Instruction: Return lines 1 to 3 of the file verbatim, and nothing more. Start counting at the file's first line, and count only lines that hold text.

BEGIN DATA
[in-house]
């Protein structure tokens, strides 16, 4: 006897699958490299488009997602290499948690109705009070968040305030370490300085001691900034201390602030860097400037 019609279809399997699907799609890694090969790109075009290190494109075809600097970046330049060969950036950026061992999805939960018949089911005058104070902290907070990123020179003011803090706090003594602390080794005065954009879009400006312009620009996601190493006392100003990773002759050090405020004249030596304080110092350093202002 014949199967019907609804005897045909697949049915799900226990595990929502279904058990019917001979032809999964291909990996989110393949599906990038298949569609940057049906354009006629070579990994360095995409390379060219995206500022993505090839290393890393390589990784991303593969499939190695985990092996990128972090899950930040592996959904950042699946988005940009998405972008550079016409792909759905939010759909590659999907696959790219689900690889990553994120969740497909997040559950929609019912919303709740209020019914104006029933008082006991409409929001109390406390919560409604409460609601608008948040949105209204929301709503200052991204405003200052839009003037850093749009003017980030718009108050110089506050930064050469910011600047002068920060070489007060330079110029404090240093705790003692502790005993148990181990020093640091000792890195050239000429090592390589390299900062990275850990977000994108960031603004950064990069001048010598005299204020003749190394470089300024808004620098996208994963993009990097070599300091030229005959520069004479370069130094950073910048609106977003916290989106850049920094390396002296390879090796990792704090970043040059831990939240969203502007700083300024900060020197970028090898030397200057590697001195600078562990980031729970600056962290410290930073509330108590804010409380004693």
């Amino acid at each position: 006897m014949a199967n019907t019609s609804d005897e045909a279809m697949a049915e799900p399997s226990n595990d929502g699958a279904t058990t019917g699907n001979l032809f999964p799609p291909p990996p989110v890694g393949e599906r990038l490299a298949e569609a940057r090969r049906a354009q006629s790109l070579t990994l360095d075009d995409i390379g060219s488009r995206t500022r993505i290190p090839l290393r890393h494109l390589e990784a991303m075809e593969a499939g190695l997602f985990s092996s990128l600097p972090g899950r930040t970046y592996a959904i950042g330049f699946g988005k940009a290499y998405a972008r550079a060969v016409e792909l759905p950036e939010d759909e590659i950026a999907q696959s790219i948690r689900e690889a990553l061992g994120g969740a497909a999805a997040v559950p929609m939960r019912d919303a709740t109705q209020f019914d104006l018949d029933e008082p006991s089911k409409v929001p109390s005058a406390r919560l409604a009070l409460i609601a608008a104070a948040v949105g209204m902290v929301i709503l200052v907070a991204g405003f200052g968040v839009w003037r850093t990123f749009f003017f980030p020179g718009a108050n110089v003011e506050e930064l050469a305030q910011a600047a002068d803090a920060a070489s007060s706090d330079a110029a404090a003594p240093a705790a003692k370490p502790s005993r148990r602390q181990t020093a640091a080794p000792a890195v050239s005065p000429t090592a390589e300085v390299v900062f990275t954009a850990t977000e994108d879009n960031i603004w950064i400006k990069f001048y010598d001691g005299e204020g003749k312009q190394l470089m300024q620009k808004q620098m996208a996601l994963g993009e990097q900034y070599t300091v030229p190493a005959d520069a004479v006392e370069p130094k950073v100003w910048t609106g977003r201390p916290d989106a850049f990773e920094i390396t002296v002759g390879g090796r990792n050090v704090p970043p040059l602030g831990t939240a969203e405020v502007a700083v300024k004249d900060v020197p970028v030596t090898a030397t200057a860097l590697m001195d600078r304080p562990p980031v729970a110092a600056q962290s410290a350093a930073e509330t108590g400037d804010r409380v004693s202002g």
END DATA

[in-house]
């Protein structure tokens, strides 16, 4: 006897699958490299488009997602290499948690109705009070968040305030370490300085001691900034201390602030860097400037 019609279809399997699907799609890694090969790109075009290190494109075809600097970046330049060969950036950026061992999805939960018949089911005058104070902290907070990123020179003011803090706090003594602390080794005065954009879009400006312009620009996601190493006392100003990773002759050090405020004249030596304080110092350093202002 014949199967019907609804005897045909697949049915799900226990595990929502279904058990019917001979032809999964291909990996989110393949599906990038298949569609940057049906354009006629070579990994360095995409390379060219995206500022993505090839290393890393390589990784991303593969499939190695985990092996990128972090899950930040592996959904950042699946988005940009998405972008550079016409792909759905939010759909590659999907696959790219689900690889990553994120969740497909997040559950929609019912919303709740209020019914104006029933008082006991409409929001109390406390919560409604409460609601608008948040949105209204929301709503200052991204405003200052839009003037850093749009003017980030718009108050110089506050930064050469910011600047002068920060070489007060330079110029404090240093705790003692502790005993148990181990020093640091000792890195050239000429090592390589390299900062990275850990977000994108960031603004950064990069001048010598005299204020003749190394470089300024808004620098996208994963993009990097070599300091030229005959520069004479370069130094950073910048609106977003916290989106850049920094390396002296390879090796990792704090970043040059831990939240969203502007700083300024900060020197970028090898030397200057590697001195600078562990980031729970600056962290410290930073509330108590804010409380004693």
């Amino acid at each position: 006897m014949a199967n019907t019609s609804d005897e045909a279809m697949a049915e799900p399997s226990n595990d929502g699958a279904t058990t019917g699907n001979l032809f999964p799609p291909p990996p989110v890694g393949e599906r990038l490299a298949e569609a940057r090969r049906a354009q006629s790109l070579t990994l360095d075009d995409i390379g060219s488009r995206t500022r993505i290190p090839l290393r890393h494109l390589e990784a991303m075809e593969a499939g190695l997602f985990s092996s990128l600097p972090g899950r930040t970046y592996a959904i950042g330049f699946g988005k940009a290499y998405a972008r550079a060969v016409e792909l759905p950036e939010d759909e590659i950026a999907q696959s790219i948690r689900e690889a990553l061992g994120g969740a497909a999805a997040v559950p929609m939960r019912d919303a709740t109705q209020f019914d104006l018949d029933e008082p006991s089911k409409v929001p109390s005058a406390r919560l409604a009070l409460i609601a608008a104070a948040v949105g209204m902290v929301i709503l200052v907070a991204g405003f200052g968040v839009w003037r850093t990123f749009f003017f980030p020179g718009a108050n110089v003011e506050e930064l050469a305030q910011a600047a002068d803090a920060a070489s007060s706090d330079a110029a404090a003594p240093a705790a003692k370490p502790s005993r148990r602390q181990t020093a640091a080794p000792a890195v050239s005065p000429t090592a390589e300085v390299v900062f990275t954009a850990t977000e994108d879009n960031i603004w950064i400006k990069f001048y010598d001691g005299e204020g003749k312009q190394l470089m300024q620009k808004q620098m996208a996601l994963g993009e990097q900034y070599t300091v030229p190493a005959d520069a004479v006392e370069p130094k950073v100003w910048t609106g977003r201390p916290d989106a850049f990773e920094i390396t002296v002759g390879g090796r990792n050090v704090p970043p040059l602030g831990t939240a969203e405020v502007a700083v300024k004249d900060v020197p970028v030596t090898a030397t200057a860097l590697m001195d600078r304080p562990p980031v729970a110092a600056q962290s410290a350093a930073e509330t108590g400037d804010r409380v004693s202002g």